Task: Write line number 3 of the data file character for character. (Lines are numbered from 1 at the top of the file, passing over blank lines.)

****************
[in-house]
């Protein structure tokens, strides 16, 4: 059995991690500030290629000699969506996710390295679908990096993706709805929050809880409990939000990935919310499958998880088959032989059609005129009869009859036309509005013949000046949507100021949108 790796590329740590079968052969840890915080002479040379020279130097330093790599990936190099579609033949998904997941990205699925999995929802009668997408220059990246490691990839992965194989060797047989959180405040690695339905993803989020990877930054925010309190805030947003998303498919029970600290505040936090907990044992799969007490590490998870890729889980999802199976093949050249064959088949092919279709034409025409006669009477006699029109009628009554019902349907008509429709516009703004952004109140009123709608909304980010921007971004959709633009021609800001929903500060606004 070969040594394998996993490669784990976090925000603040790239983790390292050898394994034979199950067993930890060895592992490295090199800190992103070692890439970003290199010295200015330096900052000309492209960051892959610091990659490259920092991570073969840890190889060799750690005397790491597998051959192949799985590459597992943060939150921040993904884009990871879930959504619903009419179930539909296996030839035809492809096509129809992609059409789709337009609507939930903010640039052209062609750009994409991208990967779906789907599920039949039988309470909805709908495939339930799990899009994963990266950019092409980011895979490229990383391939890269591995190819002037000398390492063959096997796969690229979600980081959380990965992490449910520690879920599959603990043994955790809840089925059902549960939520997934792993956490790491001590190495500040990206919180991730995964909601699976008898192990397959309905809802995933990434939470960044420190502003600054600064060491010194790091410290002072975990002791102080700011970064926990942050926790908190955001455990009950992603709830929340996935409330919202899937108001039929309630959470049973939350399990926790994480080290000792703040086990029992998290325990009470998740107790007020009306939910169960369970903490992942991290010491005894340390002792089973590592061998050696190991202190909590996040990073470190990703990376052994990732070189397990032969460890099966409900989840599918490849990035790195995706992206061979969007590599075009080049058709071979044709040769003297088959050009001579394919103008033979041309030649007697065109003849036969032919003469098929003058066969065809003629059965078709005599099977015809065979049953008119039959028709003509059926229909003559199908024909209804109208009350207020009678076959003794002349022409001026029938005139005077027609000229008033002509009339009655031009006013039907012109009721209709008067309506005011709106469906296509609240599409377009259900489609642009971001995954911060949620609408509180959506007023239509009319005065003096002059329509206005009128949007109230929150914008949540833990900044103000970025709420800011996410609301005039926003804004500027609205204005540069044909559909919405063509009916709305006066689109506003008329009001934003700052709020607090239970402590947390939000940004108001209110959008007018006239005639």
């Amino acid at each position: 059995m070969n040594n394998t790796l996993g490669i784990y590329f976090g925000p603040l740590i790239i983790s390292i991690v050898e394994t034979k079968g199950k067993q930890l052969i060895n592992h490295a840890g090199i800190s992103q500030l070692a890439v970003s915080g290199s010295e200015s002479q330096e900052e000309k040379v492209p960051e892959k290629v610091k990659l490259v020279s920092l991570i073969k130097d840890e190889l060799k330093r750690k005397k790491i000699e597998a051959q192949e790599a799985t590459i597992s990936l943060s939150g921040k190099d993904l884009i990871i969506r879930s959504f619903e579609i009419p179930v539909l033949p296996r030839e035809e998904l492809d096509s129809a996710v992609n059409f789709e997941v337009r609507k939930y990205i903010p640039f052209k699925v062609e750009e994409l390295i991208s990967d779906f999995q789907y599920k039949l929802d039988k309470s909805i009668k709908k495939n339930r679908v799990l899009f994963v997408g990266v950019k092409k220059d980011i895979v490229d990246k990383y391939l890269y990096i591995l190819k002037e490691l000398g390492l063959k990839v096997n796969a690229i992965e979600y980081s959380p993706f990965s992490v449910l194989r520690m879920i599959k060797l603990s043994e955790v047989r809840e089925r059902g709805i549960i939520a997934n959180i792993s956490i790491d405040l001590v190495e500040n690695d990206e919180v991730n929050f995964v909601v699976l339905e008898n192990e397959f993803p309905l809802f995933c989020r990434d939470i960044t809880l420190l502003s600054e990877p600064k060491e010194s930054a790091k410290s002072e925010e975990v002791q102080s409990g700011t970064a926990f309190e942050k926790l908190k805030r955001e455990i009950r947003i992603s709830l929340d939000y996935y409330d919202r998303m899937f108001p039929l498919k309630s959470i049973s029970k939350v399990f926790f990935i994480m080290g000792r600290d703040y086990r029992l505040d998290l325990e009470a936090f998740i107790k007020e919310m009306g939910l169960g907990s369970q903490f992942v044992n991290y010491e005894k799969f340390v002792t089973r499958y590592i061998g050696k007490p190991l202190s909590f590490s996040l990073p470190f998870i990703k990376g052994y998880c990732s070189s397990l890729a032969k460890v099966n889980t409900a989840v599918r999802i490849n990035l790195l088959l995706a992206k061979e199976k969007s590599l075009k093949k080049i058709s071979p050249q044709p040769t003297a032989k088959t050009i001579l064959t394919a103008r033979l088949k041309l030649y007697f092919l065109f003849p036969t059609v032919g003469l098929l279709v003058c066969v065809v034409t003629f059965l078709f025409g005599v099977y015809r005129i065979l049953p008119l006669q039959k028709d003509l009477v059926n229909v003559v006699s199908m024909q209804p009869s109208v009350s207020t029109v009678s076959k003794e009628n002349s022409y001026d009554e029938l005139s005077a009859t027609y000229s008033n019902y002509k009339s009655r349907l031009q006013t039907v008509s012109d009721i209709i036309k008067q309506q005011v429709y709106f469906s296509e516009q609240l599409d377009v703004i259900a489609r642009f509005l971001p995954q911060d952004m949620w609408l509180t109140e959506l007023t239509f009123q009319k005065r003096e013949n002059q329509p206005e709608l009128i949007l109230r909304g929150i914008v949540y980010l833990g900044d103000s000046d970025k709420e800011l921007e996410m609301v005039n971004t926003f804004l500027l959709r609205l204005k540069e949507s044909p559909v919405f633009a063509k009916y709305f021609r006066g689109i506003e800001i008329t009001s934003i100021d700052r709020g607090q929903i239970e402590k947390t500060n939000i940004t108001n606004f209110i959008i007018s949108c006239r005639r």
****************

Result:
């Amino acid at each position: 059995m070969n040594n394998t790796l996993g490669i784990y590329f976090g925000p603040l740590i790239i983790s390292i991690v050898e394994t034979k079968g199950k067993q930890l052969i060895n592992h490295a840890g090199i800190s992103q500030l070692a890439v970003s915080g290199s010295e200015s002479q330096e900052e000309k040379v492209p960051e892959k290629v610091k990659l490259v020279s920092l991570i073969k130097d840890e190889l060799k330093r750690k005397k790491i000699e597998a051959q192949e790599a799985t590459i597992s990936l943060s939150g921040k190099d993904l884009i990871i969506r879930s959504f619903e579609i009419p179930v539909l033949p296996r030839e035809e998904l492809d096509s129809a996710v992609n059409f789709e997941v337009r609507k939930y990205i903010p640039f052209k699925v062609e750009e994409l390295i991208s990967d779906f999995q789907y599920k039949l929802d039988k309470s909805i009668k709908k495939n339930r679908v799990l899009f994963v997408g990266v950019k092409k220059d980011i895979v490229d990246k990383y391939l890269y990096i591995l190819k002037e490691l000398g390492l063959k990839v096997n796969a690229i992965e979600y980081s959380p993706f990965s992490v449910l194989r520690m879920i599959k060797l603990s043994e955790v047989r809840e089925r059902g709805i549960i939520a997934n959180i792993s956490i790491d405040l001590v190495e500040n690695d990206e919180v991730n929050f995964v909601v699976l339905e008898n192990e397959f993803p309905l809802f995933c989020r990434d939470i960044t809880l420190l502003s600054e990877p600064k060491e010194s930054a790091k410290s002072e925010e975990v002791q102080s409990g700011t970064a926990f309190e942050k926790l908190k805030r955001e455990i009950r947003i992603s709830l929340d939000y996935y409330d919202r998303m899937f108001p039929l498919k309630s959470i049973s029970k939350v399990f926790f990935i994480m080290g000792r600290d703040y086990r029992l505040d998290l325990e009470a936090f998740i107790k007020e919310m009306g939910l169960g907990s369970q903490f992942v044992n991290y010491e005894k799969f340390v002792t089973r499958y590592i061998g050696k007490p190991l202190s909590f590490s996040l990073p470190f998870i990703k990376g052994y998880c990732s070189s397990l890729a032969k460890v099966n889980t409900a989840v599918r999802i490849n990035l790195l088959l995706a992206k061979e199976k969007s590599l075009k093949k080049i058709s071979p050249q044709p040769t003297a032989k088959t050009i001579l064959t394919a103008r033979l088949k041309l030649y007697f092919l065109f003849p036969t059609v032919g003469l098929l279709v003058c066969v065809v034409t003629f059965l078709f025409g005599v099977y015809r005129i065979l049953p008119l006669q039959k028709d003509l009477v059926n229909v003559v006699s199908m024909q209804p009869s109208v009350s207020t029109v009678s076959k003794e009628n002349s022409y001026d009554e029938l005139s005077a009859t027609y000229s008033n019902y002509k009339s009655r349907l031009q006013t039907v008509s012109d009721i209709i036309k008067q309506q005011v429709y709106f469906s296509e516009q609240l599409d377009v703004i259900a489609r642009f509005l971001p995954q911060d952004m949620w609408l509180t109140e959506l007023t239509f009123q009319k005065r003096e013949n002059q329509p206005e709608l009128i949007l109230r909304g929150i914008v949540y980010l833990g900044d103000s000046d970025k709420e800011l921007e996410m609301v005039n971004t926003f804004l500027l959709r609205l204005k540069e949507s044909p559909v919405f633009a063509k009916y709305f021609r006066g689109i506003e800001i008329t009001s934003i100021d700052r709020g607090q929903i239970e402590k947390t500060n939000i940004t108001n606004f209110i959008i007018s949108c006239r005639r």